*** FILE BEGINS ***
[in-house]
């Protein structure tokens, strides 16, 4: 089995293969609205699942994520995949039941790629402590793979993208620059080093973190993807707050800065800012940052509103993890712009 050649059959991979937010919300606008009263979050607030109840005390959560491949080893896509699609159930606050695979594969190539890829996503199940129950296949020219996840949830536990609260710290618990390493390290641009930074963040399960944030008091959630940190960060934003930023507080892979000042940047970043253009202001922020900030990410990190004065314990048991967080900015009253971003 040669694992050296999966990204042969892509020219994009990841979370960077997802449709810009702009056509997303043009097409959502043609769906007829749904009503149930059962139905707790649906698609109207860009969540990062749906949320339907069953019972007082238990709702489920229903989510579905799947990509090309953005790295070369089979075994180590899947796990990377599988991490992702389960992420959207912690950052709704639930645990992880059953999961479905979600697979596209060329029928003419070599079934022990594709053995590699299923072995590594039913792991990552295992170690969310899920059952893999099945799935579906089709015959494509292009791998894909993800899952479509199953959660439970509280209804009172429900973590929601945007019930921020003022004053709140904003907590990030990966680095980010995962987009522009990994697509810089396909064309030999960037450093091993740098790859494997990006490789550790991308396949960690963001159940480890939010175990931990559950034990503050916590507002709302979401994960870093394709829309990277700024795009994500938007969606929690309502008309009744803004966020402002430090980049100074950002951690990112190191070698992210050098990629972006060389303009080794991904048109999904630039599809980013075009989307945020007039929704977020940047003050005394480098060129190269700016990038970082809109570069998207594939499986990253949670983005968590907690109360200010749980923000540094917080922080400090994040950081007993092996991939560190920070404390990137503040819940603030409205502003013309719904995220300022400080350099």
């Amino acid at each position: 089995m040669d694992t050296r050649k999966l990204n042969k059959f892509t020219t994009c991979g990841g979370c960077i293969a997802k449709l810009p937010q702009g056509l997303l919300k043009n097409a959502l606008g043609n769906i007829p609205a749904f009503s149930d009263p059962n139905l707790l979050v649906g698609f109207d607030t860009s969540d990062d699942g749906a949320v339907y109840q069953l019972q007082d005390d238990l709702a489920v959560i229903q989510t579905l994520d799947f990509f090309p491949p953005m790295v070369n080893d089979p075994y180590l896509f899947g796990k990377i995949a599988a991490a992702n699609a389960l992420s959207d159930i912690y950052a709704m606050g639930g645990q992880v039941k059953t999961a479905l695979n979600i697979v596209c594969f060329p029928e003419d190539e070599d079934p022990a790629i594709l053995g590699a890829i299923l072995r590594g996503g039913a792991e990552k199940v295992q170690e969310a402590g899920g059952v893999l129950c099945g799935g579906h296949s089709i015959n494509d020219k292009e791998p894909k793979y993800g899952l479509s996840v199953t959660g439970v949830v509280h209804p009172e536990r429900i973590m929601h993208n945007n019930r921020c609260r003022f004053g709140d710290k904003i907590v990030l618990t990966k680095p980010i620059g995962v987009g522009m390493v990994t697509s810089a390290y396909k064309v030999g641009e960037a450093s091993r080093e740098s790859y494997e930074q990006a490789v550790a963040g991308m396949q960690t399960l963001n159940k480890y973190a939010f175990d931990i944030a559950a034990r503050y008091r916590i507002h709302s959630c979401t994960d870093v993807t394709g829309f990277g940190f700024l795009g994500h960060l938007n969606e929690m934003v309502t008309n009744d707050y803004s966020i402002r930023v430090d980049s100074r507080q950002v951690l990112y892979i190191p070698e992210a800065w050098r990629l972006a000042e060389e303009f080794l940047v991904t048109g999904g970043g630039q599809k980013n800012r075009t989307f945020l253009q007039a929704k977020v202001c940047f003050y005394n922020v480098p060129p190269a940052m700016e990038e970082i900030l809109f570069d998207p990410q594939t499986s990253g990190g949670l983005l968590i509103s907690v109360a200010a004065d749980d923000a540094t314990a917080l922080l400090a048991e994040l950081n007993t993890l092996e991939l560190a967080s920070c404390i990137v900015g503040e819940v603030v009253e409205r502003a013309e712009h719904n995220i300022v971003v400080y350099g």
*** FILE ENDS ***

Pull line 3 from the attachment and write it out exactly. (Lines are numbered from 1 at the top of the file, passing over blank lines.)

């Amino acid at each position: 089995m040669d694992t050296r050649k999966l990204n042969k059959f892509t020219t994009c991979g990841g979370c960077i293969a997802k449709l810009p937010q702009g056509l997303l919300k043009n097409a959502l606008g043609n769906i007829p609205a749904f009503s149930d009263p059962n139905l707790l979050v649906g698609f109207d607030t860009s969540d990062d699942g749906a949320v339907y109840q069953l019972q007082d005390d238990l709702a489920v959560i229903q989510t579905l994520d799947f990509f090309p491949p953005m790295v070369n080893d089979p075994y180590l896509f899947g796990k990377i995949a599988a991490a992702n699609a389960l992420s959207d159930i912690y950052a709704m606050g639930g645990q992880v039941k059953t999961a479905l695979n979600i697979v596209c594969f060329p029928e003419d190539e070599d079934p022990a790629i594709l053995g590699a890829i299923l072995r590594g996503g039913a792991e990552k199940v295992q170690e969310a402590g899920g059952v893999l129950c099945g799935g579906h296949s089709i015959n494509d020219k292009e791998p894909k793979y993800g899952l479509s996840v199953t959660g439970v949830v509280h209804p009172e536990r429900i973590m929601h993208n945007n019930r921020c609260r003022f004053g709140d710290k904003i907590v990030l618990t990966k680095p980010i620059g995962v987009g522009m390493v990994t697509s810089a390290y396909k064309v030999g641009e960037a450093s091993r080093e740098s790859y494997e930074q990006a490789v550790a963040g991308m396949q960690t399960l963001n159940k480890y973190a939010f175990d931990i944030a559950a034990r503050y008091r916590i507002h709302s959630c979401t994960d870093v993807t394709g829309f990277g940190f700024l795009g994500h960060l938007n969606e929690m934003v309502t008309n009744d707050y803004s966020i402002r930023v430090d980049s100074r507080q950002v951690l990112y892979i190191p070698e992210a800065w050098r990629l972006a000042e060389e303009f080794l940047v991904t048109g999904g970043g630039q599809k980013n800012r075009t989307f945020l253009q007039a929704k977020v202001c940047f003050y005394n922020v480098p060129p190269a940052m700016e990038e970082i900030l809109f570069d998207p990410q594939t499986s990253g990190g949670l983005l968590i509103s907690v109360a200010a004065d749980d923000a540094t314990a917080l922080l400090a048991e994040l950081n007993t993890l092996e991939l560190a967080s920070c404390i990137v900015g503040e819940v603030v009253e409205r502003a013309e712009h719904n995220i300022v971003v400080y350099g």